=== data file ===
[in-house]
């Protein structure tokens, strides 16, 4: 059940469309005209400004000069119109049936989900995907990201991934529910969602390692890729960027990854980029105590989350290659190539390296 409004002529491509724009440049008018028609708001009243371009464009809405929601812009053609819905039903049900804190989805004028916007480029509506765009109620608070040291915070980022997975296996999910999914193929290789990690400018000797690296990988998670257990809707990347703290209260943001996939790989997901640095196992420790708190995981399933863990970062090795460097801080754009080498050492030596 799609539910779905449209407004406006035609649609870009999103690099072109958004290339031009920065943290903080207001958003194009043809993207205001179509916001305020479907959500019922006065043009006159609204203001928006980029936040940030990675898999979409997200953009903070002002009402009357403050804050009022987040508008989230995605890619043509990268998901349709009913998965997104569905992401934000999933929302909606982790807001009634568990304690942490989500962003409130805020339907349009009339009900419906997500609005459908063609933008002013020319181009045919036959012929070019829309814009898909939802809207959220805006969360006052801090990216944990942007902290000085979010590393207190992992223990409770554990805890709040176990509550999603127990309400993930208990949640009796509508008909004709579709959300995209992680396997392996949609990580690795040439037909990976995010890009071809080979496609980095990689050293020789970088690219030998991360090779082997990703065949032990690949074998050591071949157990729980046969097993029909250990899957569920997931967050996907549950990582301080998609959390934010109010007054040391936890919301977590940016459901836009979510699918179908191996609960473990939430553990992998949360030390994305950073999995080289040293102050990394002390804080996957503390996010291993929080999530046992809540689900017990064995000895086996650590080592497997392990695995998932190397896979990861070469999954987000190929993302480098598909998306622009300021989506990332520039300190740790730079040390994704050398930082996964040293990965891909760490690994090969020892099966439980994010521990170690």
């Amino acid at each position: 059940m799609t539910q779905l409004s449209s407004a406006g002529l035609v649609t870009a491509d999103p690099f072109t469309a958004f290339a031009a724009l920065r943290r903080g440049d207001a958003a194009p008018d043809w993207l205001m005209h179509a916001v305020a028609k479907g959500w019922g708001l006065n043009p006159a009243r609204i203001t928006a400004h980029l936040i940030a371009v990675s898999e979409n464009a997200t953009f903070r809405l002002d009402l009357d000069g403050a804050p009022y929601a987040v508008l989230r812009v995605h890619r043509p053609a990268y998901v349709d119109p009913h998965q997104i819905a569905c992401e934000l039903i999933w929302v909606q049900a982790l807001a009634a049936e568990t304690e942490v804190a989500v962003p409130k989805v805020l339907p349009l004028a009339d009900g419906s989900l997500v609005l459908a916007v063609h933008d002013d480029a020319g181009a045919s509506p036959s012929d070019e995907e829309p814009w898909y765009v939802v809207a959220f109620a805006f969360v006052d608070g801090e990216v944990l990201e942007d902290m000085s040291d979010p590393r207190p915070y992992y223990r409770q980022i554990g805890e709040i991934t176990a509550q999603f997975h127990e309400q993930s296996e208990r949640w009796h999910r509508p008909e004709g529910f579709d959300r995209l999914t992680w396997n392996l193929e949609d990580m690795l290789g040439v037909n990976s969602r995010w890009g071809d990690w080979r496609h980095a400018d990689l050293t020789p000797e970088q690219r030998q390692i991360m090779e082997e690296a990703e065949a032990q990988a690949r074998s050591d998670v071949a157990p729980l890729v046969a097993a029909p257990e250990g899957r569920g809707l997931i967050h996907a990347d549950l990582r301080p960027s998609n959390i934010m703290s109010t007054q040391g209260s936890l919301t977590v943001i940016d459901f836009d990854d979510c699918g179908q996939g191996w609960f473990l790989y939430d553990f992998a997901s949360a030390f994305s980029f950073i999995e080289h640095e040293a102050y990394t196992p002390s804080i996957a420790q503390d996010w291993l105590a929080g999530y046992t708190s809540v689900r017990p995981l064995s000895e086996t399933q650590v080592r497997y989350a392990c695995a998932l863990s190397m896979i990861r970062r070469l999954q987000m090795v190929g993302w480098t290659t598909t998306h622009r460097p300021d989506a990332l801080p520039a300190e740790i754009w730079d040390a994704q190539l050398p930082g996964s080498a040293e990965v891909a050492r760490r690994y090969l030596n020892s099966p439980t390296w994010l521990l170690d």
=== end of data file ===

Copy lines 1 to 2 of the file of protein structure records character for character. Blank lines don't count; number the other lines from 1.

[in-house]
């Protein structure tokens, strides 16, 4: 059940469309005209400004000069119109049936989900995907990201991934529910969602390692890729960027990854980029105590989350290659190539390296 409004002529491509724009440049008018028609708001009243371009464009809405929601812009053609819905039903049900804190989805004028916007480029509506765009109620608070040291915070980022997975296996999910999914193929290789990690400018000797690296990988998670257990809707990347703290209260943001996939790989997901640095196992420790708190995981399933863990970062090795460097801080754009080498050492030596 799609539910779905449209407004406006035609649609870009999103690099072109958004290339031009920065943290903080207001958003194009043809993207205001179509916001305020479907959500019922006065043009006159609204203001928006980029936040940030990675898999979409997200953009903070002002009402009357403050804050009022987040508008989230995605890619043509990268998901349709009913998965997104569905992401934000999933929302909606982790807001009634568990304690942490989500962003409130805020339907349009009339009900419906997500609005459908063609933008002013020319181009045919036959012929070019829309814009898909939802809207959220805006969360006052801090990216944990942007902290000085979010590393207190992992223990409770554990805890709040176990509550999603127990309400993930208990949640009796509508008909004709579709959300995209992680396997392996949609990580690795040439037909990976995010890009071809080979496609980095990689050293020789970088690219030998991360090779082997990703065949032990690949074998050591071949157990729980046969097993029909250990899957569920997931967050996907549950990582301080998609959390934010109010007054040391936890919301977590940016459901836009979510699918179908191996609960473990939430553990992998949360030390994305950073999995080289040293102050990394002390804080996957503390996010291993929080999530046992809540689900017990064995000895086996650590080592497997392990695995998932190397896979990861070469999954987000190929993302480098598909998306622009300021989506990332520039300190740790730079040390994704050398930082996964040293990965891909760490690994090969020892099966439980994010521990170690």